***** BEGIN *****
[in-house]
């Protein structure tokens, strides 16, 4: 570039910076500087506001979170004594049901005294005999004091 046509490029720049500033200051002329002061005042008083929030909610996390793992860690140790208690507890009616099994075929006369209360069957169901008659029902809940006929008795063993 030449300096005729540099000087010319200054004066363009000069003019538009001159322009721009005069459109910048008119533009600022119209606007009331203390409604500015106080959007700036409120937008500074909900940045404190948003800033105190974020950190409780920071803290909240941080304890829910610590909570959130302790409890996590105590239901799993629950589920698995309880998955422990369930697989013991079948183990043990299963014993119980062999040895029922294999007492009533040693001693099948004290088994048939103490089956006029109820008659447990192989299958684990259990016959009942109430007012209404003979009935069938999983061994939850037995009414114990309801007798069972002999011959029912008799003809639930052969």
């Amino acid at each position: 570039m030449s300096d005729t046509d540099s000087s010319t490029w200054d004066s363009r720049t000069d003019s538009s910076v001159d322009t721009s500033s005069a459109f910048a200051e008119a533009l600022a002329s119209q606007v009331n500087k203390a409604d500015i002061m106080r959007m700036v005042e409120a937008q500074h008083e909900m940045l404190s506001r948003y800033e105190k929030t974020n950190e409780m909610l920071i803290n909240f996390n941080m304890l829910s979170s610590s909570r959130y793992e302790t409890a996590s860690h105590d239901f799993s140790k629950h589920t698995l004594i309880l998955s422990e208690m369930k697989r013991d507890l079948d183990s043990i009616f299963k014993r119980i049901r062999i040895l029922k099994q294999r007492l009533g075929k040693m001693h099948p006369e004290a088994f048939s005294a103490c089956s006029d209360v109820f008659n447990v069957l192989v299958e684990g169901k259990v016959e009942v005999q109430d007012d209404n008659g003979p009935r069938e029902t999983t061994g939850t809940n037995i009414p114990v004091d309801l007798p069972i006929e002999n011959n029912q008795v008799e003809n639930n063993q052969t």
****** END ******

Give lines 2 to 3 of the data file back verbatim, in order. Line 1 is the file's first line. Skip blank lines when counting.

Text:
């Protein structure tokens, strides 16, 4: 570039910076500087506001979170004594049901005294005999004091 046509490029720049500033200051002329002061005042008083929030909610996390793992860690140790208690507890009616099994075929006369209360069957169901008659029902809940006929008795063993 030449300096005729540099000087010319200054004066363009000069003019538009001159322009721009005069459109910048008119533009600022119209606007009331203390409604500015106080959007700036409120937008500074909900940045404190948003800033105190974020950190409780920071803290909240941080304890829910610590909570959130302790409890996590105590239901799993629950589920698995309880998955422990369930697989013991079948183990043990299963014993119980062999040895029922294999007492009533040693001693099948004290088994048939103490089956006029109820008659447990192989299958684990259990016959009942109430007012209404003979009935069938999983061994939850037995009414114990309801007798069972002999011959029912008799003809639930052969």
């Amino acid at each position: 570039m030449s300096d005729t046509d540099s000087s010319t490029w200054d004066s363009r720049t000069d003019s538009s910076v001159d322009t721009s500033s005069a459109f910048a200051e008119a533009l600022a002329s119209q606007v009331n500087k203390a409604d500015i002061m106080r959007m700036v005042e409120a937008q500074h008083e909900m940045l404190s506001r948003y800033e105190k929030t974020n950190e409780m909610l920071i803290n909240f996390n941080m304890l829910s979170s610590s909570r959130y793992e302790t409890a996590s860690h105590d239901f799993s140790k629950h589920t698995l004594i309880l998955s422990e208690m369930k697989r013991d507890l079948d183990s043990i009616f299963k014993r119980i049901r062999i040895l029922k099994q294999r007492l009533g075929k040693m001693h099948p006369e004290a088994f048939s005294a103490c089956s006029d209360v109820f008659n447990v069957l192989v299958e684990g169901k259990v016959e009942v005999q109430d007012d209404n008659g003979p009935r069938e029902t999983t061994g939850t809940n037995i009414p114990v004091d309801l007798p069972i006929e002999n011959n029912q008795v008799e003809n639930n063993q052969t």